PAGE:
The Kosher Gourmet by Sharon Thompson Anyone can make a salad, you say. But can they make a great salad? (SECRETS, TESTED TECHNIQUES + 4 RECIPES, INCLUDING DRESSINGS)

April 2, 2014

Paul Greenberg: Death and joy in the spring

Dan Barry: Should South Carolina Jews be forced to maintain this chimney built by Germans serving the Nazis?

Mayra Bitsko: Save me! An alien took over my child's personality

Frank Clayton: Get happy: 20 scientifically proven happiness activities

Susan Scutti: It's Genetic! Obesity and the 'Carb Breakdown' Gene

Lecia Bushak: Why Hand Sanitizer May Actually Harm Your Health

Stacy Rapacon: Great Funds You Can Own for $500 or Less

Cameron Huddleston: 7 Ways to Save on Home Decor

The Kosher Gourmet by Steve Petusevsky Exploring ingredients as edible-stuffed containers (TWO RECIPES + TIPS & TECHINQUES)

Jewish World Review Jan. 5, 2010 / 19 Teves 5770

Another Entitlement That's Unsustainable

By Debra J. Saunders

Debra J. Saunders



http://www.JewishWorldReview.com | Inside the House and Senate health care bills lurks a ticking time bomb — a new federal entitlement, under the Community Living Assistance Services and Supports (CLASS) Act, which would allow Americans to buy into a voluntary federal long-term care insurance program.


The main problem, as Josh Gordon, policy director for the fiscal-watchdog group the Concord Coalition, noted is that CLASS, which has passed "below the radar" of most Americans, is a poorly designed "gimmick."


While Washington would start collecting CLASS premiums in 2011, CLASS would not pay benefits for five years. So, because it charges for 10 years but only pays out in five, CLASS appears to be a deficit-cutter in the health care bill's 10-year budget window.


Paul Van de Water, a senior fellow for the left-leaning Center on Budget and Policy Priorities, which supports CLASS, noted that the five-year waiting period will keep people from enrolling for immediate benefits.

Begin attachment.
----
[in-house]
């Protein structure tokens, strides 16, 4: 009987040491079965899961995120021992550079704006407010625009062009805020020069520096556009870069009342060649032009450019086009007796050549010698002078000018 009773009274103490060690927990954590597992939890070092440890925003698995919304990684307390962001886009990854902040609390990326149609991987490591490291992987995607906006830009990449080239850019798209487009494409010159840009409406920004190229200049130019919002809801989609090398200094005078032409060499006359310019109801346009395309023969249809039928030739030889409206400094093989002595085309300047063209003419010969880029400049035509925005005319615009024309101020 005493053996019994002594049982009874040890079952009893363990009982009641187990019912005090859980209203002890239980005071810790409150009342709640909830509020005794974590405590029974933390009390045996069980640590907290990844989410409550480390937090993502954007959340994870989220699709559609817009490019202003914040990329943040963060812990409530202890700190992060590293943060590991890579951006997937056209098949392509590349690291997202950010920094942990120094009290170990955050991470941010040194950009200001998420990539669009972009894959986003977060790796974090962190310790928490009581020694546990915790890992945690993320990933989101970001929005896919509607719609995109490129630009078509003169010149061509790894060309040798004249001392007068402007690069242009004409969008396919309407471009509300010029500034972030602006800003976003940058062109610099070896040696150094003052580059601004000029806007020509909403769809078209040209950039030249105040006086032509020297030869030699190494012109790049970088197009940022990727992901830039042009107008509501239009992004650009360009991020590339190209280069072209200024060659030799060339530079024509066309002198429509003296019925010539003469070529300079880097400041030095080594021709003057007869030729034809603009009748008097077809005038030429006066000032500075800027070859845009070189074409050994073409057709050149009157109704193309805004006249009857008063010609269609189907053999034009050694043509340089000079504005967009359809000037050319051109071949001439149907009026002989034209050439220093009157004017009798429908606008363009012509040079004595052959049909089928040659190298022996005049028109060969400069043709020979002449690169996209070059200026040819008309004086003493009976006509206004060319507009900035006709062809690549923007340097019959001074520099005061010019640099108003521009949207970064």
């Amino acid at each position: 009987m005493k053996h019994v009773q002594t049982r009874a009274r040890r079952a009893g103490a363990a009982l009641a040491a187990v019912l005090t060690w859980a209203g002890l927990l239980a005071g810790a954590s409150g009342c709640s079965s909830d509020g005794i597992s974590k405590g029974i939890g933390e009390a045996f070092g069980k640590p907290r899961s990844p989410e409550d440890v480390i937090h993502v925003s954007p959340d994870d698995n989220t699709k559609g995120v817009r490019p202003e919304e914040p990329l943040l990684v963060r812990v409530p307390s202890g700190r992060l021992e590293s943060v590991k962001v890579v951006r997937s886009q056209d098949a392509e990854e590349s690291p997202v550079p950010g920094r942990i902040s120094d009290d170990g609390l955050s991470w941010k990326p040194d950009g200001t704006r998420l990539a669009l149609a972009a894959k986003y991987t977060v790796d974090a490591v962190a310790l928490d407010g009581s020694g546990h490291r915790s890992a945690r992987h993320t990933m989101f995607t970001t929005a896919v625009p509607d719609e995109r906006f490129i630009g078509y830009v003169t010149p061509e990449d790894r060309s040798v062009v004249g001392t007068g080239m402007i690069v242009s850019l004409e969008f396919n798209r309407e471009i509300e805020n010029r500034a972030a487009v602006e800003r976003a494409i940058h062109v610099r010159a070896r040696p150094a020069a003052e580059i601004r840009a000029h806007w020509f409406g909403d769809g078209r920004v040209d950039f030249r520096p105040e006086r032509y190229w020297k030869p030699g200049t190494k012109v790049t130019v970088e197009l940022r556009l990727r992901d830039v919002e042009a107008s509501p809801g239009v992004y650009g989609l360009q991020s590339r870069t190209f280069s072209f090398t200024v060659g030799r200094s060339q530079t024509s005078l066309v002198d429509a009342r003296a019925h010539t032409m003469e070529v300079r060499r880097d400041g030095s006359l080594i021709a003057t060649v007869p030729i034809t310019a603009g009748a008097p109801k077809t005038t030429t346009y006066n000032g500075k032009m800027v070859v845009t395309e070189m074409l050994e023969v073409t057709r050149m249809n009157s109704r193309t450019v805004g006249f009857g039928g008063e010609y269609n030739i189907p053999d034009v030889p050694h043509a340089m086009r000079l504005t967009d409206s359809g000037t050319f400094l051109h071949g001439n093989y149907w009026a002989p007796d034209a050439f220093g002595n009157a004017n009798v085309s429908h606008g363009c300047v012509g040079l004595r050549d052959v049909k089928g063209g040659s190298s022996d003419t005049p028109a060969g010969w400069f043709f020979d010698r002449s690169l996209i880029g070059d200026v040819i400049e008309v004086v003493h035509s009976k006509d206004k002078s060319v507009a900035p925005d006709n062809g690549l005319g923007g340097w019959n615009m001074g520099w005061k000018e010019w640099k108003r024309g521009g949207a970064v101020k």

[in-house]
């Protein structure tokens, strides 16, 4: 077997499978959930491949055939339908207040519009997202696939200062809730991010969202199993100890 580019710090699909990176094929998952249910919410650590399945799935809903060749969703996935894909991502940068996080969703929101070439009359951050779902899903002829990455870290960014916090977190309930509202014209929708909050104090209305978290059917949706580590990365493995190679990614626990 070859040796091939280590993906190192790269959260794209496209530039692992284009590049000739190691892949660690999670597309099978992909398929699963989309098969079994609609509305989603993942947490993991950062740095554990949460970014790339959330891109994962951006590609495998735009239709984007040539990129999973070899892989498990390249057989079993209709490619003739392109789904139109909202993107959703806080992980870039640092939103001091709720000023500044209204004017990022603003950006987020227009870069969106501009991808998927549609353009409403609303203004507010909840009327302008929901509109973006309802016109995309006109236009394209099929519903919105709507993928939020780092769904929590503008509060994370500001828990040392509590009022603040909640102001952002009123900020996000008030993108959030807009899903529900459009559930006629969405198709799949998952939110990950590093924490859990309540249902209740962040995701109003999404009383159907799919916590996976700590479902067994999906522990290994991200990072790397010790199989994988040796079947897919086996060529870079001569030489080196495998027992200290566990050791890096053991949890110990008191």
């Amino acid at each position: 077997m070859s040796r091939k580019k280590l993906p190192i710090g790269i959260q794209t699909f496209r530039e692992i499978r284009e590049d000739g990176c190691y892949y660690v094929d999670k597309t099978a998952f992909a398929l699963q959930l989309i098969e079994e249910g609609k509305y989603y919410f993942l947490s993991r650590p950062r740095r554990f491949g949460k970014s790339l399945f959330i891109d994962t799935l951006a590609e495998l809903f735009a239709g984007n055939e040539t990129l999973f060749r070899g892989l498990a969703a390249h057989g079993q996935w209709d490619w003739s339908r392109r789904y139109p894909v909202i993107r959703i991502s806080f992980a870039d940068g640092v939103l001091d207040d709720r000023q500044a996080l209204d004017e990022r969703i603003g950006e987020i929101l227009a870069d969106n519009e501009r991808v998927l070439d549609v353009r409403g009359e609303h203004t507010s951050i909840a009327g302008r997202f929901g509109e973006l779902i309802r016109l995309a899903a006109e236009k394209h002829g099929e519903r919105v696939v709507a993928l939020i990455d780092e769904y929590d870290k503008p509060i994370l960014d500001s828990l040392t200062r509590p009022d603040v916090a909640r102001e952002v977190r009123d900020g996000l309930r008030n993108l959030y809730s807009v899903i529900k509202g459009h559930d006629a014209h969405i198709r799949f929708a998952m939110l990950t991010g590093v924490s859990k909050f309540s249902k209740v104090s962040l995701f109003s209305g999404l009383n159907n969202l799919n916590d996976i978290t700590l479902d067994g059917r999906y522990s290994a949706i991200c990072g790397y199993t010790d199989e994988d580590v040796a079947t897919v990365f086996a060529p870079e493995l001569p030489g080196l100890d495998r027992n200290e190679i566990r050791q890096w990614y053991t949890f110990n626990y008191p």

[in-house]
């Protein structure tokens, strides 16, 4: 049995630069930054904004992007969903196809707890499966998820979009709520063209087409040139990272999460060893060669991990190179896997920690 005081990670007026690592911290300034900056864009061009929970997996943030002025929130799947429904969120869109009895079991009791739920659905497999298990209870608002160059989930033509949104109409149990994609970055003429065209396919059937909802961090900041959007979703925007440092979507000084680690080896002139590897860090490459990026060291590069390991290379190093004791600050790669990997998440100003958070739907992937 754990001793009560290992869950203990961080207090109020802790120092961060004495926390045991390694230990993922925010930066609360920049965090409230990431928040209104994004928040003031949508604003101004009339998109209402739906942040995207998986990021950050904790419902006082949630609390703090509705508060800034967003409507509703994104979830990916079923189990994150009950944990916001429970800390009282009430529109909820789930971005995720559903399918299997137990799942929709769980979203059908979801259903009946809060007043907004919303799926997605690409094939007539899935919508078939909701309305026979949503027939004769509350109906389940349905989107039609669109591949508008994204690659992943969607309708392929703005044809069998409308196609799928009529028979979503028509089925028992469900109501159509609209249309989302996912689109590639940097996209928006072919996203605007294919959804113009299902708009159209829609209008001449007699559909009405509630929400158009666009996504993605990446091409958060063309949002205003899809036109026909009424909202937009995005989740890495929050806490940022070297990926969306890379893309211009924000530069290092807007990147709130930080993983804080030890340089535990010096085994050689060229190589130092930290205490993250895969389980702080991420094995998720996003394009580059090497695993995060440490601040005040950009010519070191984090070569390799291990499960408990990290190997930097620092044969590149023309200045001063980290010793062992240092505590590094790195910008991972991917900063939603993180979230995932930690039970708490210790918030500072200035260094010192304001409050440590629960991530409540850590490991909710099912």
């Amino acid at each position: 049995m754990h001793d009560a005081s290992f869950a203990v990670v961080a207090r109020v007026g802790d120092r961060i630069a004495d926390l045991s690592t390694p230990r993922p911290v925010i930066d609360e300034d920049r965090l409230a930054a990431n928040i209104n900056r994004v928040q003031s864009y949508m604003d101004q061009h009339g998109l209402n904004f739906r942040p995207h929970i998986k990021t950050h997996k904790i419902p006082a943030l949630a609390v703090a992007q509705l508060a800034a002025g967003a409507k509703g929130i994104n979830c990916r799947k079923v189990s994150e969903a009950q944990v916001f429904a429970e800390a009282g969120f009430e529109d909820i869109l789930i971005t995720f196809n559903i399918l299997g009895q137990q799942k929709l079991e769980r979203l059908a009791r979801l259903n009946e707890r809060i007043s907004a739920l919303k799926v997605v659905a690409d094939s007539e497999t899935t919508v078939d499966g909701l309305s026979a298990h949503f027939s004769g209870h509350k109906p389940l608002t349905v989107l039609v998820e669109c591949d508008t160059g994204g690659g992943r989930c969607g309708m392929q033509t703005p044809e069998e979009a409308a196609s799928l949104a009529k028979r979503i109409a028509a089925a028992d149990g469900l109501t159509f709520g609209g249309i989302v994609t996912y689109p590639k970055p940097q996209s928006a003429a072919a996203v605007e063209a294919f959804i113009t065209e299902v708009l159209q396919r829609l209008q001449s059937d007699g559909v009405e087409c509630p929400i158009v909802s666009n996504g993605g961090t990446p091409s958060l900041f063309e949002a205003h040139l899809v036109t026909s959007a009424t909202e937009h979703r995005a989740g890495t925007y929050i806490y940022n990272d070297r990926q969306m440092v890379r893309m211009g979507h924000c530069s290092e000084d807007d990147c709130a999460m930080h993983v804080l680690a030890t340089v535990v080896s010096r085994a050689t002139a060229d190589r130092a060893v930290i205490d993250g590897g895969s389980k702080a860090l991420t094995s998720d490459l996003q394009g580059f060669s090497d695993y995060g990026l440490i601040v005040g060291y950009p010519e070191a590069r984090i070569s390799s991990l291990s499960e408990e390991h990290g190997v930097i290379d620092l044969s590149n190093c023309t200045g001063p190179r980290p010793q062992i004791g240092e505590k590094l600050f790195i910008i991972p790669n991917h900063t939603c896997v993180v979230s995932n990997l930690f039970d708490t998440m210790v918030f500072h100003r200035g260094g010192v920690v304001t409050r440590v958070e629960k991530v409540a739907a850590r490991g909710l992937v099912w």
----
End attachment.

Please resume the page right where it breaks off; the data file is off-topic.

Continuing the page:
Besides, because Congress is "very sensitive" to the criticism that it used CLASS to keep the health care bill from adding to the deficit over 10 years, Van de Water told me, both houses passed bills that balance without the CLASS windfall.


OK, but I fear the joint conference committee's final version won't be balanced without the CLASS money. And even if the final health package does balance, CLASS will start running in the red 10 years after it starts writing checks, according to Richard S. Foster, chief actuary for Medicare and Medicaid.

Letter from JWR publisher


Beneficiaries could use CLASS payments to help pay not only for institutional long-term care, but also for in-home care. Now, I know I'll get e-mails from readers who argue that it is cheaper for mom to live with them than in a nursing home. But as the Concord Coalition warned, because CLASS "pays for a panoply of desirable home-care benefits, but fails to provide adequate oversight, it also invites moral hazard." And because "just about anyone who can possibly qualify will want to collect these benefits," the Concord Coalition warns of "induced demand — or what is sometimes called the 'out of the woodwork' phenomenon."


But wait — there's more not to like. Congressional Budget Office Director Doug Elmendorf estimates that, other than students and low-income workers who qualify for a subsidized $5 monthly premium, workers would pay an average of $146 per month under the House bill, which covers nonworking spouses, and $123 under the Senate bill. The bills invite employers to deduct premiums unless employees opt out.


Foster, however, believes an average premium of $240 per month would be required to cover costs — a price tag that likely would drive away all but the chronically ill.


As Foster wrote, "In general, voluntary, unsubsidized and non-underwritten insurance programs such as CLASS face a significant risk of failure as the result of adverse selection by participants." Foster sees "a very serious risk" that the CLASS Act will become "unsustainable."


Some call it a "death spiral" — higher premiums chase away healthy consumers and remaining customers drive prices ever upward.


CLASS could be the next new unsolvable headache my generation passes on to the next.

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© 2010, Creators Syndicate